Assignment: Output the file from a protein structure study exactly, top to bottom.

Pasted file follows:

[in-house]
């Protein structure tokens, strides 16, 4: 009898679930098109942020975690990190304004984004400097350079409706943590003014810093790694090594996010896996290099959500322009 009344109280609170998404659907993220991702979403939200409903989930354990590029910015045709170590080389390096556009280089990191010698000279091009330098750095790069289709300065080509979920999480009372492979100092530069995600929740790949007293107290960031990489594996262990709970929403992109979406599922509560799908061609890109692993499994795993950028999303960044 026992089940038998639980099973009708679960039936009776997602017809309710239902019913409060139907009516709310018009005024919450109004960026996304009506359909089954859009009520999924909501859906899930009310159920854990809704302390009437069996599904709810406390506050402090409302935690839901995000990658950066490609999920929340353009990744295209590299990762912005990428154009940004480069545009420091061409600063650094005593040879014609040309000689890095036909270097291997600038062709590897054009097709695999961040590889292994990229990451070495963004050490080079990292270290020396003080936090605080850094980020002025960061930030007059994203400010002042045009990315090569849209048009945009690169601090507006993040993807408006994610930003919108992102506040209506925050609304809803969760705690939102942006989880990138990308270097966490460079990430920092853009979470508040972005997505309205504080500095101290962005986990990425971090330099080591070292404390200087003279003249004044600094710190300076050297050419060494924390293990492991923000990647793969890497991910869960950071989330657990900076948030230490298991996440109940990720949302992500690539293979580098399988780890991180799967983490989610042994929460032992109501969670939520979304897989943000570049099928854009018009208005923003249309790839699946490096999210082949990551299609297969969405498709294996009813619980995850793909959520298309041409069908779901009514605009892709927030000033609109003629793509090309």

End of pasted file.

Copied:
[in-house]
């Protein structure tokens, strides 16, 4: 009898679930098109942020975690990190304004984004400097350079409706943590003014810093790694090594996010896996290099959500322009 009344109280609170998404659907993220991702979403939200409903989930354990590029910015045709170590080389390096556009280089990191010698000279091009330098750095790069289709300065080509979920999480009372492979100092530069995600929740790949007293107290960031990489594996262990709970929403992109979406599922509560799908061609890109692993499994795993950028999303960044 026992089940038998639980099973009708679960039936009776997602017809309710239902019913409060139907009516709310018009005024919450109004960026996304009506359909089954859009009520999924909501859906899930009310159920854990809704302390009437069996599904709810406390506050402090409302935690839901995000990658950066490609999920929340353009990744295209590299990762912005990428154009940004480069545009420091061409600063650094005593040879014609040309000689890095036909270097291997600038062709590897054009097709695999961040590889292994990229990451070495963004050490080079990292270290020396003080936090605080850094980020002025960061930030007059994203400010002042045009990315090569849209048009945009690169601090507006993040993807408006994610930003919108992102506040209506925050609304809803969760705690939102942006989880990138990308270097966490460079990430920092853009979470508040972005997505309205504080500095101290962005986990990425971090330099080591070292404390200087003279003249004044600094710190300076050297050419060494924390293990492991923000990647793969890497991910869960950071989330657990900076948030230490298991996440109940990720949302992500690539293979580098399988780890991180799967983490989610042994929460032992109501969670939520979304897989943000570049099928854009018009208005923003249309790839699946490096999210082949990551299609297969969405498709294996009813619980995850793909959520298309041409069908779901009514605009892709927030000033609109003629793509090309």